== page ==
A new zoning ordinance requiring licensing and ‘conduct regulations’ for Sexually Oriented Businesses (SOBs) went into effect in 2007. The City sought a declaratory judgment to allow enforcement of the new ordinance against two SOBs that were operating under a 1995 agreement which exempted the businesses from certain zoning regulations. The 1995 agreement was the result of a successful constitutional challenge to a zoning ordinance regulating SOBs. The city wanted to avoid a payment of damages to El Paso Entertainment, and agreed to refrain from enforcing the ordinances against the businesses owned by El Paso Entertainment on the condition that the “businesses remain[ed] in operation at their current locations by their current owners and operators.” The City also paid a relatively small money award as a result of the action. After entering into the 1995 agreement, the sole shareholder of the two companies sold his entire interest to a new shareholder. The City alleged in its amended complaint that the 1995 agreement was no longer in effect because there had been a change in ownership since the date of the agreement. The court rejected a cross motion by the owner/operator of the establishments and granted the City’s motion based on the change of ownership.
In challenging the court’s decision to grant to City’s motion invalidating the 1995 agreement and making the 2007 ordinance applicable to the subject SOBs, El Paso Entertainment made three arguments. The first was a challenge to the District Court’s jurisdiction over this matter. This claim was dismissed, with the court explaining that the court was exercising ancillary jurisdiction, permissible “to secure or preserve the fruits and advantages of a judgment or decree rendered by that court in a prior action”. Here, the District Court was being asked to potentially secure its previous judgment of non-enforcement of SOB targeted zoning ordinances against the businesses owned by El Paso Entertainment. Thus ancillary jurisdiction was deemed proper.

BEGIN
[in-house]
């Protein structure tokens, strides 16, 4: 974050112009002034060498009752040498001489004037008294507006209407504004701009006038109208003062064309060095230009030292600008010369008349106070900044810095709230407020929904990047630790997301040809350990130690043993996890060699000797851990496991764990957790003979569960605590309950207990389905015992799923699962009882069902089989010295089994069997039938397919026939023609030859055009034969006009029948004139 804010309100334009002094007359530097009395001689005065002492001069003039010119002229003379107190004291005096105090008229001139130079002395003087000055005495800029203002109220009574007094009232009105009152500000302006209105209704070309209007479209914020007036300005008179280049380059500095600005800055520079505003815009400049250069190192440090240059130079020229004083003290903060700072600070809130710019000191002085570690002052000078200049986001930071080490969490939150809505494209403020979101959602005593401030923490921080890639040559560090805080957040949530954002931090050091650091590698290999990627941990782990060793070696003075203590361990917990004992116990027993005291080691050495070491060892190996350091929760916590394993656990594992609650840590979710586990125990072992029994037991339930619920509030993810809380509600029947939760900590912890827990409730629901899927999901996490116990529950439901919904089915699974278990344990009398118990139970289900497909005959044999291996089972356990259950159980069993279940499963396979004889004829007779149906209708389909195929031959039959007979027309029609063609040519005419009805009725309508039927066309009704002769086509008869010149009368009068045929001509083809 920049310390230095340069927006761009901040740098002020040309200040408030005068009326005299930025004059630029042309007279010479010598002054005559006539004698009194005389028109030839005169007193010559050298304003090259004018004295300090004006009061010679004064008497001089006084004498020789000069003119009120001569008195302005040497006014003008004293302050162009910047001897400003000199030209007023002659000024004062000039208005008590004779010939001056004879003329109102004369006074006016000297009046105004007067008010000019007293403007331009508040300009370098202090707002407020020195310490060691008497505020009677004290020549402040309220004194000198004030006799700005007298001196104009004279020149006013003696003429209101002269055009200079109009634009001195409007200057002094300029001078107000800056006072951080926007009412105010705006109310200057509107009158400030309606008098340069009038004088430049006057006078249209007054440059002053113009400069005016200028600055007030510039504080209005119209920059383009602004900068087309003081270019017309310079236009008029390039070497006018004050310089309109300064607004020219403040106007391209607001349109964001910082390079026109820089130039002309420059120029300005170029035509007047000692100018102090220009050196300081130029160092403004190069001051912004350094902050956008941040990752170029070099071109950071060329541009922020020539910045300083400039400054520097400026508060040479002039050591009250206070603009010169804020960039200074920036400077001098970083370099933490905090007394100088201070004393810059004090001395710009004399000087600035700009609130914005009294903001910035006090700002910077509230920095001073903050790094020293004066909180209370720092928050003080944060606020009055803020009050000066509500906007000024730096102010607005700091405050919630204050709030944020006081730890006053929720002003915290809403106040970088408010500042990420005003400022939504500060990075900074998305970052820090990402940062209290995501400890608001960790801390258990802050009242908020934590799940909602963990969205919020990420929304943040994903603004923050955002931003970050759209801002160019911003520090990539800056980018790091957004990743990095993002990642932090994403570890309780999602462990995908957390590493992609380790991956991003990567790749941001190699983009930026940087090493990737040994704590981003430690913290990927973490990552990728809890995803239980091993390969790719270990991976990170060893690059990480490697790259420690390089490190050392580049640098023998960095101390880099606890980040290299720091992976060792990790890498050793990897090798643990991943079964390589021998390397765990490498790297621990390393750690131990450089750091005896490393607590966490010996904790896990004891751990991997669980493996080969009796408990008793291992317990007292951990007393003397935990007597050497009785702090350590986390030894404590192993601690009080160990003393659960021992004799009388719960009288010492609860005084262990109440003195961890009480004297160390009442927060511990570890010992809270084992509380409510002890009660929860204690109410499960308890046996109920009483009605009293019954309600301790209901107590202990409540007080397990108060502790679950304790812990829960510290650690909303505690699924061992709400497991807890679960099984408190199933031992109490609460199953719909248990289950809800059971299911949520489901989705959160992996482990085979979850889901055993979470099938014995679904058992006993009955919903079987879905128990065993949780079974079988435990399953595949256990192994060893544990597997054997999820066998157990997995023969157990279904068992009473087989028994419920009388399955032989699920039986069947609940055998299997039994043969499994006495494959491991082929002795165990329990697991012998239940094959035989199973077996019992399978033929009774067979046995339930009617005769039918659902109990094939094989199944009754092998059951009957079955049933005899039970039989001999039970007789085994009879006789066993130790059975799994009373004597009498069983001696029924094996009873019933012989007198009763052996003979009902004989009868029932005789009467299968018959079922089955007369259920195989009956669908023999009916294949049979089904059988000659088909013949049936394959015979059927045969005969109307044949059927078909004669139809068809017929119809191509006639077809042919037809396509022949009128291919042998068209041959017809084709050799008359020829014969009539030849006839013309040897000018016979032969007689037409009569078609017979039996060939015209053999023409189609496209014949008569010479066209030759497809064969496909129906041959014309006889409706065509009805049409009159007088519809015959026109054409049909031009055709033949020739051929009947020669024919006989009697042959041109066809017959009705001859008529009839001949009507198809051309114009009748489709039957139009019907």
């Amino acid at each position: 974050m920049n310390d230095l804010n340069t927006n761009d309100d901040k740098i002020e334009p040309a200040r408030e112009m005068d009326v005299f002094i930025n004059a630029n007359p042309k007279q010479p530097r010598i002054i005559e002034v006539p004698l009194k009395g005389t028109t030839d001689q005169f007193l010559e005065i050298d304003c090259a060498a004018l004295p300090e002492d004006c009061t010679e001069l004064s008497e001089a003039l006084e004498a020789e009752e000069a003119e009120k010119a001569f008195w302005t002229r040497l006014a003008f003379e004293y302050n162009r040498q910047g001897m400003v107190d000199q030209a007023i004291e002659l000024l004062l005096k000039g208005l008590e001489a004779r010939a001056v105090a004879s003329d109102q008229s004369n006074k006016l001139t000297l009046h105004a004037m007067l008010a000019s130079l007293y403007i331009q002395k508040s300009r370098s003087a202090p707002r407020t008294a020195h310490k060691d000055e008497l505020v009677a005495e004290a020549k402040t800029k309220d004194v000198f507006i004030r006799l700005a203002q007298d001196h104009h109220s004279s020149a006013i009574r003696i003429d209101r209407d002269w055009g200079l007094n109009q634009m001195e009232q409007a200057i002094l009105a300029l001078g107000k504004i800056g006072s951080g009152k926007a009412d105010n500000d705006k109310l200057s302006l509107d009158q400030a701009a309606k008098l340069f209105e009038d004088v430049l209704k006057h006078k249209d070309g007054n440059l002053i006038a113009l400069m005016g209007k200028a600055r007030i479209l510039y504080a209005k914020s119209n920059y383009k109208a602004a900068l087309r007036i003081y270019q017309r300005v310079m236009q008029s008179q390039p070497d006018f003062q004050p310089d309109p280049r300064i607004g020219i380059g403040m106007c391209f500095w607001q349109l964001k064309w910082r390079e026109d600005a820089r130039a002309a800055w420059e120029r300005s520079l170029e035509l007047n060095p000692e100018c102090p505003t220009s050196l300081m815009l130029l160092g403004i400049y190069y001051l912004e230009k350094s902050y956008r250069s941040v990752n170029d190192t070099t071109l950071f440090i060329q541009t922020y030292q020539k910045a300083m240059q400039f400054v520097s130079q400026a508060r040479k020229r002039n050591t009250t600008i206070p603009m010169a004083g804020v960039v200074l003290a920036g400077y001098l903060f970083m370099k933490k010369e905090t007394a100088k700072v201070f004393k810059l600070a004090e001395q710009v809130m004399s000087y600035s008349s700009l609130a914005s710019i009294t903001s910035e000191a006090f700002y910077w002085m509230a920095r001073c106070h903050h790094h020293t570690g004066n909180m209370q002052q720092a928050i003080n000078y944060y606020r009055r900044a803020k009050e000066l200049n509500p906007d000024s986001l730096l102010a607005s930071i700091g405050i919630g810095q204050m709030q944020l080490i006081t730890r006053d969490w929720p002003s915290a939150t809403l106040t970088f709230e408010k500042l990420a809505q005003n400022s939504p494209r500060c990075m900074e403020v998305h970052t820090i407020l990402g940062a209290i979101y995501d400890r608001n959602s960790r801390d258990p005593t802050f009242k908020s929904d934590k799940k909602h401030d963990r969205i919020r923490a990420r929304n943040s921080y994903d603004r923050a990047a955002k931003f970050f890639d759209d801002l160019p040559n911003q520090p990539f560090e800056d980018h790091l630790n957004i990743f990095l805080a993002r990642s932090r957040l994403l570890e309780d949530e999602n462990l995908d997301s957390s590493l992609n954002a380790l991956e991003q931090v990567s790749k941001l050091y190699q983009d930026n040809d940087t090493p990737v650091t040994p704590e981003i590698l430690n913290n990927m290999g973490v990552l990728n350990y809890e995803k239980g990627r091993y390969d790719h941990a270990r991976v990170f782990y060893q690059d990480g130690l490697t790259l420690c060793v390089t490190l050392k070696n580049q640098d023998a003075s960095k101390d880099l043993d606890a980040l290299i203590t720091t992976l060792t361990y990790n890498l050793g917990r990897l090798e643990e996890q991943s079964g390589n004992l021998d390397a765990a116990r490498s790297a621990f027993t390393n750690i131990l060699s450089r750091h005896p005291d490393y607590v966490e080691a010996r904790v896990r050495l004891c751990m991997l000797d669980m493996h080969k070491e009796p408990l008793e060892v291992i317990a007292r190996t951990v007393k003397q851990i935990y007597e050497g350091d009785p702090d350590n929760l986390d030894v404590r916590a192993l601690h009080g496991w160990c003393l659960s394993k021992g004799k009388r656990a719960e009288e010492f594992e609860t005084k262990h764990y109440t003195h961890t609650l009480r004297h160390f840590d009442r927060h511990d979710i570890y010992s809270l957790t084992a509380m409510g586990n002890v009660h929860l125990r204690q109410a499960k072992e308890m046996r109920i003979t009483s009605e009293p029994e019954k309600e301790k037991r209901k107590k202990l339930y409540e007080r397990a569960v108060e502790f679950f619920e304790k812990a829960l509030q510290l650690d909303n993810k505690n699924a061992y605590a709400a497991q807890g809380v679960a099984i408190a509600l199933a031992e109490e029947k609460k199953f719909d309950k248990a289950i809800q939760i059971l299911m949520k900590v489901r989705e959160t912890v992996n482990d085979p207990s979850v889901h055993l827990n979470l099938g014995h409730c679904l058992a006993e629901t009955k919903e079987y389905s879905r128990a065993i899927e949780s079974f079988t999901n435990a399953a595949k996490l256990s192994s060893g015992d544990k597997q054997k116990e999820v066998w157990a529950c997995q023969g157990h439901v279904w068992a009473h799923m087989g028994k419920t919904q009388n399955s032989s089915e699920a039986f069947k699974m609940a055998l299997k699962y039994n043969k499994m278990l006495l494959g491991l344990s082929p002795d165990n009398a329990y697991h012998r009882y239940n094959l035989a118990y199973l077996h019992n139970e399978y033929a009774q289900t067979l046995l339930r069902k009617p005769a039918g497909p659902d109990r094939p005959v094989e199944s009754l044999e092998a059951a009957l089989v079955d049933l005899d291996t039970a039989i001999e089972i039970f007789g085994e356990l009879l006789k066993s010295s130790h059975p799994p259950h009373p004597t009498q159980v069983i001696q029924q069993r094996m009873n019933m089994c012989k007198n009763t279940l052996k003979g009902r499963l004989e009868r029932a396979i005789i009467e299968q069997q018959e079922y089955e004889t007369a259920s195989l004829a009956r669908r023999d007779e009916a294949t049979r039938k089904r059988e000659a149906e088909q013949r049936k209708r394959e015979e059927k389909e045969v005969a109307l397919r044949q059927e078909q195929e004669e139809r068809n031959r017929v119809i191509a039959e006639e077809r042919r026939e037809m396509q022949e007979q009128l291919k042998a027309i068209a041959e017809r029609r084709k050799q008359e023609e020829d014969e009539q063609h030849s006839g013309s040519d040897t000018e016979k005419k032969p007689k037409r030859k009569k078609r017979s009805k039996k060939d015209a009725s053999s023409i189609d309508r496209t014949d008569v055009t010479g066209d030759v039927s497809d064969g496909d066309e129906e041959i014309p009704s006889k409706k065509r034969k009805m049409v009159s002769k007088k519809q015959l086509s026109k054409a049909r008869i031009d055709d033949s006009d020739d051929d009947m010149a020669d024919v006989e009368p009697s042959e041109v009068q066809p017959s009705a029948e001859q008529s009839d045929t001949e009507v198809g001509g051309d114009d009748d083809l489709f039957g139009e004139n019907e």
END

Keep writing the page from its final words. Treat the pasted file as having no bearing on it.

The second challenge to the court’s decision was under a theory of laches, whereby the city failed to terminate the agreement when ownership changed shortly after the agreement was executed, despite having actual notice of the change. In order to successfully assert this affirmative defense, El Paso Entertainment was required to show that the City unreasonably delayed asserting its rights under the 1995 agreement and that the company made a good faith change in its position, to its detriment based on the City’s delay in asserting its rights. While the theory of laches usually does not apply to government entities, it is applicable when “justice requires [the application of equitable estoppel], and there is no interference with the exercise of [the City’s] governmental functions.” The instances in which the application of this theory are permissible are few, and since El Paso Entertainment could not meet the requirements to prove that this type of estoppel had occurred (that the company had changed its position to its detriment based on the inaction of the city), the court did not rule on whether the government exception applied. Further, there was a minor discrepancy as to whether the city had notice of the change in stockholders in 1995 or from a 2003 request for a liquor permit.
To settle the final objection raised by El Paso Entertainment, the court looked to the language of the 1995 agreement. The agreement stated that the true beneficiary of the agreement was the company that leased the premises on which the businesses were operated; according to the agreement only a change in the leaseholder would function to terminate the agreement. Also included in the subject agreement was a recitation that the parties agreed that any change to the applicable zoning ordinance, with exceptions, would not effect the agreement. The section of the zoning ordinance containing the definition of owner and operator was referenced in the 1995 agreement, leading the district court to conclude that these were the proper definitions to apply to the agreement. Here, the court found that the lower court misinterpreted the agreement as incorporating those definitions when it was really “disavowing” them. The court instead found the definitions to be ambiguous and looked for outside evidence of the intended definition. Since the court below determined that the terms were unambiguous, no additional testimony was presented to determine a precise meaning. For this reason, the circuit court remanded the matter for presentation of further evidence. Whether the 1995 agreement had been terminated depended on the final interpretation of the terms ‘owner’ and ‘operator,’and while awaiting a decision on the meaning of the ambiguous terms, the Court said that the 1995 agreement would remain in effect.
City of El Paso, Texas v. El Paso Entertainment, Inc., 2010 WL 2465227 (C.A. 5 (TX) 6/18/2010).
The opinion can be accessed at: http://www.ca5.uscourts.gov/opinions/unpub/09/09-50455.0.wpd.pdf